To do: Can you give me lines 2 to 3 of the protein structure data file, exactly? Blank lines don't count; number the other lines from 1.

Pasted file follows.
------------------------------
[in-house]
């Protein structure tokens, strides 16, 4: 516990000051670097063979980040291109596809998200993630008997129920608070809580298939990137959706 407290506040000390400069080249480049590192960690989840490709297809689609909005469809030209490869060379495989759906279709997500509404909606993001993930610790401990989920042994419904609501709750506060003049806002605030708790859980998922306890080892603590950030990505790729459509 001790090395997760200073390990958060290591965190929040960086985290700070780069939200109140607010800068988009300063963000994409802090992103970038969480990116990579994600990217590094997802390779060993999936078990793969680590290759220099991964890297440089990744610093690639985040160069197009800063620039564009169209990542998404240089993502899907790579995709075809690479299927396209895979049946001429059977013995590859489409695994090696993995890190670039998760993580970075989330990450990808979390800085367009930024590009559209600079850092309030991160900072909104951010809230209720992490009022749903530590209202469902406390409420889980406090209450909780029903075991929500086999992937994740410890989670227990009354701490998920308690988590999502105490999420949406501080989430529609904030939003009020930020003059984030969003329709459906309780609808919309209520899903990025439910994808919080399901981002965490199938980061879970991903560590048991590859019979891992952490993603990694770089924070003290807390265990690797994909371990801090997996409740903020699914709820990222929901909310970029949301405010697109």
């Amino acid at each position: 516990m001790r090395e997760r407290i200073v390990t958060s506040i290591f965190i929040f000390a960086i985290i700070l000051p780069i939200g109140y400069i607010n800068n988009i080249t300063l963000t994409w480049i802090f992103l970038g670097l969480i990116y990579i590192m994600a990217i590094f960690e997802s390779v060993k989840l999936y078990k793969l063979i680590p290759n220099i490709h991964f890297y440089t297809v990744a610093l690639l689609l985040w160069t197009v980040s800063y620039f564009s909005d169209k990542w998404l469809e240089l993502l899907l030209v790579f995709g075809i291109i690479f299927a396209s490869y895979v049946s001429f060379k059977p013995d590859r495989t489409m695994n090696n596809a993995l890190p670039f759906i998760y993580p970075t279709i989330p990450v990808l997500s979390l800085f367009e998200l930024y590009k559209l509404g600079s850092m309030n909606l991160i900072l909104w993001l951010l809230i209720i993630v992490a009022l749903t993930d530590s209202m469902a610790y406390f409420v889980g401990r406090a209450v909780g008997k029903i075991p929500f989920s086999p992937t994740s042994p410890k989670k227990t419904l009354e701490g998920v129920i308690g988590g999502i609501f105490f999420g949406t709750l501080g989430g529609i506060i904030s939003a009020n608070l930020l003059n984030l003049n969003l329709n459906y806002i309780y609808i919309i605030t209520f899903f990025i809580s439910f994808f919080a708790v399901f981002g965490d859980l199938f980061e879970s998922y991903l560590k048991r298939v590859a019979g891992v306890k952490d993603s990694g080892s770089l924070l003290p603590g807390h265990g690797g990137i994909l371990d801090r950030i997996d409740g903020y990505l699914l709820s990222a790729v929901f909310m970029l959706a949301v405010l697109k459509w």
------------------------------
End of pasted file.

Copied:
């Protein structure tokens, strides 16, 4: 516990000051670097063979980040291109596809998200993630008997129920608070809580298939990137959706 407290506040000390400069080249480049590192960690989840490709297809689609909005469809030209490869060379495989759906279709997500509404909606993001993930610790401990989920042994419904609501709750506060003049806002605030708790859980998922306890080892603590950030990505790729459509 001790090395997760200073390990958060290591965190929040960086985290700070780069939200109140607010800068988009300063963000994409802090992103970038969480990116990579994600990217590094997802390779060993999936078990793969680590290759220099991964890297440089990744610093690639985040160069197009800063620039564009169209990542998404240089993502899907790579995709075809690479299927396209895979049946001429059977013995590859489409695994090696993995890190670039998760993580970075989330990450990808979390800085367009930024590009559209600079850092309030991160900072909104951010809230209720992490009022749903530590209202469902406390409420889980406090209450909780029903075991929500086999992937994740410890989670227990009354701490998920308690988590999502105490999420949406501080989430529609904030939003009020930020003059984030969003329709459906309780609808919309209520899903990025439910994808919080399901981002965490199938980061879970991903560590048991590859019979891992952490993603990694770089924070003290807390265990690797994909371990801090997996409740903020699914709820990222929901909310970029949301405010697109």
């Amino acid at each position: 516990m001790r090395e997760r407290i200073v390990t958060s506040i290591f965190i929040f000390a960086i985290i700070l000051p780069i939200g109140y400069i607010n800068n988009i080249t300063l963000t994409w480049i802090f992103l970038g670097l969480i990116y990579i590192m994600a990217i590094f960690e997802s390779v060993k989840l999936y078990k793969l063979i680590p290759n220099i490709h991964f890297y440089t297809v990744a610093l690639l689609l985040w160069t197009v980040s800063y620039f564009s909005d169209k990542w998404l469809e240089l993502l899907l030209v790579f995709g075809i291109i690479f299927a396209s490869y895979v049946s001429f060379k059977p013995d590859r495989t489409m695994n090696n596809a993995l890190p670039f759906i998760y993580p970075t279709i989330p990450v990808l997500s979390l800085f367009e998200l930024y590009k559209l509404g600079s850092m309030n909606l991160i900072l909104w993001l951010l809230i209720i993630v992490a009022l749903t993930d530590s209202m469902a610790y406390f409420v889980g401990r406090a209450v909780g008997k029903i075991p929500f989920s086999p992937t994740s042994p410890k989670k227990t419904l009354e701490g998920v129920i308690g988590g999502i609501f105490f999420g949406t709750l501080g989430g529609i506060i904030s939003a009020n608070l930020l003059n984030l003049n969003l329709n459906y806002i309780y609808i919309i605030t209520f899903f990025i809580s439910f994808f919080a708790v399901f981002g965490d859980l199938f980061e879970s998922y991903l560590k048991r298939v590859a019979g891992v306890k952490d993603s990694g080892s770089l924070l003290p603590g807390h265990g690797g990137i994909l371990d801090r950030i997996d409740g903020y990505l699914l709820s990222a790729v929901f909310m970029l959706a949301v405010l697109k459509w």